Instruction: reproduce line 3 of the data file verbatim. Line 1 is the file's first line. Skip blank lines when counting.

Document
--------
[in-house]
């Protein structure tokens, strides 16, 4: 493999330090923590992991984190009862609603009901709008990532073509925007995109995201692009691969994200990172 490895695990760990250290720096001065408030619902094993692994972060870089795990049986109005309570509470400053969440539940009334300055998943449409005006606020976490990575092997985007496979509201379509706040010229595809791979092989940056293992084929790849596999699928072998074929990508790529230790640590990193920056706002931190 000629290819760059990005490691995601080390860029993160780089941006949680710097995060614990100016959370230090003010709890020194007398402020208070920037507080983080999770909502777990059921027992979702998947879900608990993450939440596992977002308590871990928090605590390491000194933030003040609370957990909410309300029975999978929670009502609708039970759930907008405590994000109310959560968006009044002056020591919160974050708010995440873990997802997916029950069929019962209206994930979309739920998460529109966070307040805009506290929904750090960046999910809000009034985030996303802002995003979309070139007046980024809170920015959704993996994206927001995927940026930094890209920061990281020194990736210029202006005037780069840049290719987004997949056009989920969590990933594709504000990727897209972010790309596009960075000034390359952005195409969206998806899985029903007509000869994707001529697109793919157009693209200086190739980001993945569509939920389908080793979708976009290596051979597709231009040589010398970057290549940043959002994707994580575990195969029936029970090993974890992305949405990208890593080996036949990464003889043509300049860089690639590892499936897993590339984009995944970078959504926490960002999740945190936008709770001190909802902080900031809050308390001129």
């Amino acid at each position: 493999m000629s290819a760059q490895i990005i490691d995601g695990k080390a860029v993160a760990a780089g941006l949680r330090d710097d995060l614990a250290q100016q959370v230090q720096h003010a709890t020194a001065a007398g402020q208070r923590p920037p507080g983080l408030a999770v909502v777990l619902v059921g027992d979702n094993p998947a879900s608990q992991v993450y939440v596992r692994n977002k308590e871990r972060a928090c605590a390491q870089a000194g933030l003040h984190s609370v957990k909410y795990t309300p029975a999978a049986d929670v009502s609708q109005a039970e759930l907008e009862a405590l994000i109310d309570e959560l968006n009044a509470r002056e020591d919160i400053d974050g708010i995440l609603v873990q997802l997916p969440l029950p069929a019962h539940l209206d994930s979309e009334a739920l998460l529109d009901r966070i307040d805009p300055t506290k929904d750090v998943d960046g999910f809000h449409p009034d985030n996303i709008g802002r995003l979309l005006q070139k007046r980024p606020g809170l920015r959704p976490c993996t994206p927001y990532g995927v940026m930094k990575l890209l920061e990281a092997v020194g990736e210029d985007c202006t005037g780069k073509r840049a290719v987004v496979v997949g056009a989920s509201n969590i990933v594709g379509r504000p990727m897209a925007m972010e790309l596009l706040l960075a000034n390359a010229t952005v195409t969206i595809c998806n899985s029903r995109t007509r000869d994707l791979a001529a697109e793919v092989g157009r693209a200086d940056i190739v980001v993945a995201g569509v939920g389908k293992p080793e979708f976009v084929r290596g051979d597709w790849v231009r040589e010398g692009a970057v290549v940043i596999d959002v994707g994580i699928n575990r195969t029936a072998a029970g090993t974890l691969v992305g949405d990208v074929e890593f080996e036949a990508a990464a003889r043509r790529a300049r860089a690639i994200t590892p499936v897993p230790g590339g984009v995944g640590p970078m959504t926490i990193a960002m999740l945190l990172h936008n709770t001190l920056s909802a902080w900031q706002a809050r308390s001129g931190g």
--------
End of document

């Amino acid at each position: 493999m000629s290819a760059q490895i990005i490691d995601g695990k080390a860029v993160a760990a780089g941006l949680r330090d710097d995060l614990a250290q100016q959370v230090q720096h003010a709890t020194a001065a007398g402020q208070r923590p920037p507080g983080l408030a999770v909502v777990l619902v059921g027992d979702n094993p998947a879900s608990q992991v993450y939440v596992r692994n977002k308590e871990r972060a928090c605590a390491q870089a000194g933030l003040h984190s609370v957990k909410y795990t309300p029975a999978a049986d929670v009502s609708q109005a039970e759930l907008e009862a405590l994000i109310d309570e959560l968006n009044a509470r002056e020591d919160i400053d974050g708010i995440l609603v873990q997802l997916p969440l029950p069929a019962h539940l209206d994930s979309e009334a739920l998460l529109d009901r966070i307040d805009p300055t506290k929904d750090v998943d960046g999910f809000h449409p009034d985030n996303i709008g802002r995003l979309l005006q070139k007046r980024p606020g809170l920015r959704p976490c993996t994206p927001y990532g995927v940026m930094k990575l890209l920061e990281a092997v020194g990736e210029d985007c202006t005037g780069k073509r840049a290719v987004v496979v997949g056009a989920s509201n969590i990933v594709g379509r504000p990727m897209a925007m972010e790309l596009l706040l960075a000034n390359a010229t952005v195409t969206i595809c998806n899985s029903r995109t007509r000869d994707l791979a001529a697109e793919v092989g157009r693209a200086d940056i190739v980001v993945a995201g569509v939920g389908k293992p080793e979708f976009v084929r290596g051979d597709w790849v231009r040589e010398g692009a970057v290549v940043i596999d959002v994707g994580i699928n575990r195969t029936a072998a029970g090993t974890l691969v992305g949405d990208v074929e890593f080996e036949a990508a990464a003889r043509r790529a300049r860089a690639i994200t590892p499936v897993p230790g590339g984009v995944g640590p970078m959504t926490i990193a960002m999740l945190l990172h936008n709770t001190l920056s909802a902080w900031q706002a809050r308390s001129g931190g």